Parental consent for COVID-19 vaccine now law in N.C.

child sitting down to take the vaccine


RALEIGH, N.C. (AP) — North Carolina children now must get approval from a parent before receiving the current COVID-19 vaccine available to them under legislation that Gov. Roy Cooper signed into law on Friday.

 

What You Need To Know

N.C. children must now how parental consent before receiving the current COVID-19 vaccine available to them

Permission from a parent or guardian applies immediately to vaccines authorized by federal regulators for emergency use — such as the coronavirus vaccine produced by Pfizer — and administered by any health care provider

As of Friday, 292,759 North Carolina youths age 12 to 17 have gotten at least one shot of the two-dose Pfizer vaccine, DHHS data show

 

The written consent requirement is contained in a broader measure that largely expands the medications or immunizations, including vaccines, that pharmacists trained to deliver shots can administer to consumers. It comes even as the U.S. and North Carolina see a marked rise in COVID-19 cases due to a highly contagious variant.

The measure, which received near unanimous support in the Republican-controlled General Assembly, also states that trained pharmacy technicians and interns can administer a COVID-19 or flu vaccine under a pharmacist’s supervision.

“This important legislation will help our state administer COVID-19 vaccines more quickly and efficiently,” Cooper, a Democrat, said in a news release announcing the bill signing.

Permission from a parent or guardian applies immediately to vaccines authorized by federal regulators for emergency use — such as the coronavirus vaccine produced by Pfizer — and administered by any health care provider. Pfizer is the only COVID-19 vaccine now available in the U.S. for children 12 and older.

State law has given minors the ability on their own to be treated for certain health issues, including communicable diseases. That had included a COVID-19 vaccine if they showed “the decisional capacity to do so,” according to the state Department of Health and Human Services.

That worried some legislators and their constituents, who wanted more say over whether their child could be immunized given the speed in which the vaccine was approved.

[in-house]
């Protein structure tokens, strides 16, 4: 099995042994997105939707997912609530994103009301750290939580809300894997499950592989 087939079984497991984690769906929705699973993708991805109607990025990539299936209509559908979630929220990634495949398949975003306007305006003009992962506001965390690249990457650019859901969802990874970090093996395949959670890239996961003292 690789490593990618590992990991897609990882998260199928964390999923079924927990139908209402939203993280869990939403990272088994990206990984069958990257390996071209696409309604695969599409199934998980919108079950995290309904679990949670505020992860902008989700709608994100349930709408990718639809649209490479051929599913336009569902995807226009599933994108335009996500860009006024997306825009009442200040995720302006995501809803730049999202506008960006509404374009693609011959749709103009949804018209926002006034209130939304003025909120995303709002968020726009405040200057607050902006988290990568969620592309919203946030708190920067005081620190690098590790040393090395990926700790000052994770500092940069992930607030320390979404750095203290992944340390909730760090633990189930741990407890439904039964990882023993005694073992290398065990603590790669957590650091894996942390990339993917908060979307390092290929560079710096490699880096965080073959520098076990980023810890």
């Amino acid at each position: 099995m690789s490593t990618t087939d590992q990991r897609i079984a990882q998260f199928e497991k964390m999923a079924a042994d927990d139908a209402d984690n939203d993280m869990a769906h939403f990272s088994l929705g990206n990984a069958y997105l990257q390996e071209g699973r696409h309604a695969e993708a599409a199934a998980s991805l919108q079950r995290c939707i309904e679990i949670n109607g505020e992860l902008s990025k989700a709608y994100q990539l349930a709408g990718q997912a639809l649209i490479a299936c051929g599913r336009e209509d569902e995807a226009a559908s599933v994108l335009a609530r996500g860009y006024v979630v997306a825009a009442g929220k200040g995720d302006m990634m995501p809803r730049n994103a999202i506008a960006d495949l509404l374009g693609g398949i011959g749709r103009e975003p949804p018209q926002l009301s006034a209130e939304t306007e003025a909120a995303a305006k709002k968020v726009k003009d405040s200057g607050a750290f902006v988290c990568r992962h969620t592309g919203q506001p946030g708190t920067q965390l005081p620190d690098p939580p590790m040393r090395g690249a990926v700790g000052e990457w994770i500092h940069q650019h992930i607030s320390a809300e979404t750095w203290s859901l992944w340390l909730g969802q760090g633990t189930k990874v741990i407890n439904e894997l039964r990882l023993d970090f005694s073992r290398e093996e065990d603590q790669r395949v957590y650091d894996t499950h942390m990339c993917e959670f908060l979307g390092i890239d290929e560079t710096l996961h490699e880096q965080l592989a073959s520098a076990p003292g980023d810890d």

The new prerequisite, which would end once an emergency-use designation is removed, comes as many parents seek the vaccine for their older children as public schools on traditional school calendars return to class next week.

As of Friday, 292,759 North Carolina youths age 12 to 17 have gotten at least one shot of the two-dose Pfizer vaccine, DHHS data shows. The vaccinated youth are close to 37% of the nearly 800,000 children in that age group. Sixty-four percent of adults in North Carolina have received at least one dose of any COVID-19 vaccine.

The broader bill would direct the state health director to issue standing orders for immunizing pharmacists to administer more medications without an additional doctor’s prescription. They include certain nicotine smoking cessation programs, some oral contraceptives or those delivered through a skin patch, and prenatal vitamins.

Bill supporters said the expanded offerings would increase health care access in rural and smaller counties.

A statewide mask mandate ended last month in North Carolina. As coronavirus cases and hospitalizations increased this summer, Cooper and health officials ultimately urged K-12 schools to require masks for students and staff while indoors.

Many local school boards who initially decided to make masks optional this fall changed their policies. Eighty-one of the state’s 115 districts had decided to require masks as of Friday, The News & Observer of Raleigh reported.



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